On Religion

I was raised Episcopalian (which, for those of you who don’t know, is a branch of protestant Christianity). I’ve gone to church since before I can remember, but recently, I haven’t gone to church nearly as much as I used to – and while I’m inclined to say that it’s because I’ve been busy (which is part of the reason), it’s probably more because I’m a bit disillusioned.

To be fair, I’m not disillusioned by the Episcopal church itself, because I’ve always found Episcopalians to be incredibly welcoming toward all types of people (we elected the first woman priest and the first gay priest, both of which caused quite the uproar among Catholics) and the people at my church are like my family, I’ve known them so long. So I guess I don’t go to church because I’m confused, not because anything from my own church has turned me off.

I’m disillusioned by the hatred that Christianity in general has brought to this earth. While it has brought many good things, they seem overshadowed by the anger, hate, and destruction it has caused. I am disillusioned by some Christians preaching randomly selected Bible verses as they fit their hateful needs, and I don’t particularly want to be a part of that.

It’s hard for many people to distinguish between hateful “Christians” who threaten to burn Korans and loving Christians who might not even believe in God but who love their fellow man and do good to each other in the spirit of Jesus. It’s not necessarily hard for me to distinguish between these two groups, but it’s hard for me to say that I’m a part of something so conflicting and potentially destructive. I don’t need religion to be able to make the world seem better than it is or to make my life seem like it has purpose. My life has purpose, and I see the beauty in life and love a lot better than many so-called Christians.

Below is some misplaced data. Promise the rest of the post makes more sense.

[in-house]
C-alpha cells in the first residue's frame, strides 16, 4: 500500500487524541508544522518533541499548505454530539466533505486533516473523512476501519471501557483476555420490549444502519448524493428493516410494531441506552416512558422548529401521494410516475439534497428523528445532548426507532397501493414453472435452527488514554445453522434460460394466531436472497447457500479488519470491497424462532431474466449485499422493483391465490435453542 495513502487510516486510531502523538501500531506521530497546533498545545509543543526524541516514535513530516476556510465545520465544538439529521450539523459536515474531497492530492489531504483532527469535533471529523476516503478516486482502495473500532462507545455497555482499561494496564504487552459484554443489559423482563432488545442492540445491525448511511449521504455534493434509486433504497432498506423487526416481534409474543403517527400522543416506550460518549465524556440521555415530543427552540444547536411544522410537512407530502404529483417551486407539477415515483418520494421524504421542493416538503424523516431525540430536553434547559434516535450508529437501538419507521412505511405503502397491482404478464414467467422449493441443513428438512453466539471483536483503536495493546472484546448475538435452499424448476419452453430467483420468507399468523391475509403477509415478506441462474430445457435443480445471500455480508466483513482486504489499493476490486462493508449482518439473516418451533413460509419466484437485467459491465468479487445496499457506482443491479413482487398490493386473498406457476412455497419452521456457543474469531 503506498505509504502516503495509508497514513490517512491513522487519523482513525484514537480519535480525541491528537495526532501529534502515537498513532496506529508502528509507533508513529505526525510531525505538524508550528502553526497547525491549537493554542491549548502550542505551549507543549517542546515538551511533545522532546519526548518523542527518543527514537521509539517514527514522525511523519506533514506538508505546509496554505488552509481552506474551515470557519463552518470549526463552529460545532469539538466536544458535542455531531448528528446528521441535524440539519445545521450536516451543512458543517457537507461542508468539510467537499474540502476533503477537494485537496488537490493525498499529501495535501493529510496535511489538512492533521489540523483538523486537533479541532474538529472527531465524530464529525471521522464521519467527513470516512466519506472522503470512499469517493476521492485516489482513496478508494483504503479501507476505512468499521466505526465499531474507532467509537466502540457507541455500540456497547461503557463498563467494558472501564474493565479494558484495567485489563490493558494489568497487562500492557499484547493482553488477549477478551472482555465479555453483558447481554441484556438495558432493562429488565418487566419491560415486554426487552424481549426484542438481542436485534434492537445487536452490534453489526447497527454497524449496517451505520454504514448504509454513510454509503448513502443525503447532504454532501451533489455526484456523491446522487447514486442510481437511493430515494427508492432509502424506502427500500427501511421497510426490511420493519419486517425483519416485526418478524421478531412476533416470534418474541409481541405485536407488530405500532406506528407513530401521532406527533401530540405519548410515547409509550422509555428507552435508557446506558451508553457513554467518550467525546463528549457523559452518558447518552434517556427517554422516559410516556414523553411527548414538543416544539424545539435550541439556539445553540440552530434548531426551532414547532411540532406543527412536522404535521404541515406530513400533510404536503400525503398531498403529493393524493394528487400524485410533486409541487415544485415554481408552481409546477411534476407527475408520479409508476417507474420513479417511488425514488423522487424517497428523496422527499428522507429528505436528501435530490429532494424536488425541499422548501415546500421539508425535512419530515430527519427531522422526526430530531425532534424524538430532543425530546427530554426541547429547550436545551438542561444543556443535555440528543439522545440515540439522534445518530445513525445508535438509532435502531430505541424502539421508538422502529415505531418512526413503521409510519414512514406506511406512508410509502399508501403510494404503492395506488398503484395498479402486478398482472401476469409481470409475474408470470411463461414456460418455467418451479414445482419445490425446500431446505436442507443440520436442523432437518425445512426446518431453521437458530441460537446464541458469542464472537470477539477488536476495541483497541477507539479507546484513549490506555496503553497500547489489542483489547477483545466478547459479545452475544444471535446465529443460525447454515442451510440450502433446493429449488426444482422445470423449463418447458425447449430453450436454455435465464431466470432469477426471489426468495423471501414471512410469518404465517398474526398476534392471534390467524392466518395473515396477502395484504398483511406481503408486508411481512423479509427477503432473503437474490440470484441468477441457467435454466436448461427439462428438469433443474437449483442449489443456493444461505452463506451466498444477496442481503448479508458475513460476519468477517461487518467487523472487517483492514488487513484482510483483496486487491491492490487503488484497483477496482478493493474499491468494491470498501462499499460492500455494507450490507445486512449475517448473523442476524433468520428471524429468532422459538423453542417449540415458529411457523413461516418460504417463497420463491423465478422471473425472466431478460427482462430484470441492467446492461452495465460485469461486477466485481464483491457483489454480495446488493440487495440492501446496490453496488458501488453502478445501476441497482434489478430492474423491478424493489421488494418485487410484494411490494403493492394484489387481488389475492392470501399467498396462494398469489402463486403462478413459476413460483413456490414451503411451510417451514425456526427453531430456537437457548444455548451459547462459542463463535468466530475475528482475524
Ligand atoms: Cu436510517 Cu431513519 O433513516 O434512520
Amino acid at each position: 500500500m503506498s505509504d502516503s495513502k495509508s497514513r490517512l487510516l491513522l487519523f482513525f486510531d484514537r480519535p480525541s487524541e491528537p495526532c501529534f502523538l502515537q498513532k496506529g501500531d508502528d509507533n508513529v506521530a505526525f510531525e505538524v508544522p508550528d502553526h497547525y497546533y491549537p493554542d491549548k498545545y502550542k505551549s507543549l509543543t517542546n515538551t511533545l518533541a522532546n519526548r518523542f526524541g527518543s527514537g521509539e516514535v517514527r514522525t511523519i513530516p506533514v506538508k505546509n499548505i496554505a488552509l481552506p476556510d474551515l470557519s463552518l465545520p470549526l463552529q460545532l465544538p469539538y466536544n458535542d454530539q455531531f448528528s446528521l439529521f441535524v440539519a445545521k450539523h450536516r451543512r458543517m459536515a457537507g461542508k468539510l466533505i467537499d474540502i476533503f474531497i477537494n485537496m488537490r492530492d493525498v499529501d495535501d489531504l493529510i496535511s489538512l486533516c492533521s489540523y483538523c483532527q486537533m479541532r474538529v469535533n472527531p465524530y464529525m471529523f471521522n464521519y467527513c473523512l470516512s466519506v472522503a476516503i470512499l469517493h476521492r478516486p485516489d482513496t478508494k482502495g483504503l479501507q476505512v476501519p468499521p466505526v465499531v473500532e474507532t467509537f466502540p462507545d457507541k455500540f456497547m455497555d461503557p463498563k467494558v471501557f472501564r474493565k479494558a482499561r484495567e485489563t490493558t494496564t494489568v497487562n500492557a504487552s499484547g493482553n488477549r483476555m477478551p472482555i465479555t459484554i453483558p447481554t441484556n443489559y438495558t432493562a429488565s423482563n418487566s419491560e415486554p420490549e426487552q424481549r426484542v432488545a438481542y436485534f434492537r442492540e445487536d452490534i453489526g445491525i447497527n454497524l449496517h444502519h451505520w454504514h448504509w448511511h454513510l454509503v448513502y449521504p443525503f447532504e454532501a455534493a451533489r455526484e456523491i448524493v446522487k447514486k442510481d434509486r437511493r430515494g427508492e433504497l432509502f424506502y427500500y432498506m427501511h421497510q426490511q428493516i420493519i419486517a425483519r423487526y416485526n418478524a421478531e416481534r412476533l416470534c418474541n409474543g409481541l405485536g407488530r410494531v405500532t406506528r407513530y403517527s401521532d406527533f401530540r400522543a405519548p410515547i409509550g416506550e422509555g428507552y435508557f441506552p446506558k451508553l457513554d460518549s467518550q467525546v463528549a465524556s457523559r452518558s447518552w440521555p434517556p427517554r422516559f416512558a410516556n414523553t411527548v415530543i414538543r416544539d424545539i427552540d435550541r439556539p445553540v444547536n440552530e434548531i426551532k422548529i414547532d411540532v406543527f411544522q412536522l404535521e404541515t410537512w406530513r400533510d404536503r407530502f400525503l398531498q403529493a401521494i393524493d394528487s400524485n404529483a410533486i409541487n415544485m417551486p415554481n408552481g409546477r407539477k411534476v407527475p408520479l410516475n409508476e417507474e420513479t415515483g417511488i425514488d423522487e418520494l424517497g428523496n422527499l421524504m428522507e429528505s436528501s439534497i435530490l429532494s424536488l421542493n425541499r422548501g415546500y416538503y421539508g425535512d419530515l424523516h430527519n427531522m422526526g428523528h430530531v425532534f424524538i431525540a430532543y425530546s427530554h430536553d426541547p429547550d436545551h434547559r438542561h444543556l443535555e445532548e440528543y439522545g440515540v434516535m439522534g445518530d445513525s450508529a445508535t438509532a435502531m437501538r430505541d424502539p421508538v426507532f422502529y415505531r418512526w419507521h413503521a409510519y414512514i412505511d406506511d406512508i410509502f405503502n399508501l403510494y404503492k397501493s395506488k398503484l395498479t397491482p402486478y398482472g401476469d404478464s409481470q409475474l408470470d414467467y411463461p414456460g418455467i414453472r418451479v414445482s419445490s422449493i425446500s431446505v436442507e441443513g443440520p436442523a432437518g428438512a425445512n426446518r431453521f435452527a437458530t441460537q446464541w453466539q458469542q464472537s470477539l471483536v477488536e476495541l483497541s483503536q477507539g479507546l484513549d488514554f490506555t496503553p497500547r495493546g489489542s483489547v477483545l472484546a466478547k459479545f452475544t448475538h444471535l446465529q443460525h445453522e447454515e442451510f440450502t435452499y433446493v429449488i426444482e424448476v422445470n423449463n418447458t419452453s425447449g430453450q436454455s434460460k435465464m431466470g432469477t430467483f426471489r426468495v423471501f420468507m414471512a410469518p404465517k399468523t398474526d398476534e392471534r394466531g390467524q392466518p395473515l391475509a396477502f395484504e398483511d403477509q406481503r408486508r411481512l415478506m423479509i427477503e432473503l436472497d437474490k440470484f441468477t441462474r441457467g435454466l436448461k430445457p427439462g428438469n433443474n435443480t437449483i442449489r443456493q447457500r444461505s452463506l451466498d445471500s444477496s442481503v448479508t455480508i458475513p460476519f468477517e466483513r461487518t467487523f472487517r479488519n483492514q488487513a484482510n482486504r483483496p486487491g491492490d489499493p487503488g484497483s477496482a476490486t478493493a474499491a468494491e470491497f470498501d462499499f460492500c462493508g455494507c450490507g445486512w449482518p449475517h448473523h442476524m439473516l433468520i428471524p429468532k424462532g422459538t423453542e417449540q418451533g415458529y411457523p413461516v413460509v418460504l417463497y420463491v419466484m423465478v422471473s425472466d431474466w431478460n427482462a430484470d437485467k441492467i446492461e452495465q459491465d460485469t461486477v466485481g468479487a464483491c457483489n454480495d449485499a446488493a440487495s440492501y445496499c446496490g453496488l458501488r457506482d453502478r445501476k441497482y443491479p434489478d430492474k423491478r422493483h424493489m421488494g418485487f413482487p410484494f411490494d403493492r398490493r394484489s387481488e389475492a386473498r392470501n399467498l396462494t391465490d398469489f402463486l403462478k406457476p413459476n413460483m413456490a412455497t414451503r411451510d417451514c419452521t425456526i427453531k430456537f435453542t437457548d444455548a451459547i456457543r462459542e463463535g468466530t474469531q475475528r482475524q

Don’t get me wrong, some of the best people I know are extremely religious. The dean of my church is one of the most intelligent, wonderful, thoughtful men I have ever met. But, as he said in his sermon yesterday, most of the world “endorses the notion that peace comes from the barrel of a gun, justice at the point of a sword, and that this is God’s will.”
If this is God’s will, I don’t want to be a part of it. And if it’s not, which seems more accurate, then people need to stop thinking that it is. We cannot stop violence with violence, hate with hate, destruction with more destruction.

If I’m Christian at all, I’m Christian because I believe in love and goodwill to all mankind, not because I hope I’ll get to heaven or because I think I need to save all the heathens of the world from eternal damnation. I believe in Jesus’ teachings of peace and equality, not in misconstrued beliefs of anti-gay scripture or vengeful justice-seeking. I don’t know if there’s a huge omniscient spirit in the sky, watching over me and determining my fate, and if there is I don’t think it matters much to me. What matters to me is this:

I hope for a world that will one day be free of violence in the name of God, and I hope for a day in which everyone is treated equally with love and fairness. That’s the meaning of Christmas, but I think it’s the meaning of life, too.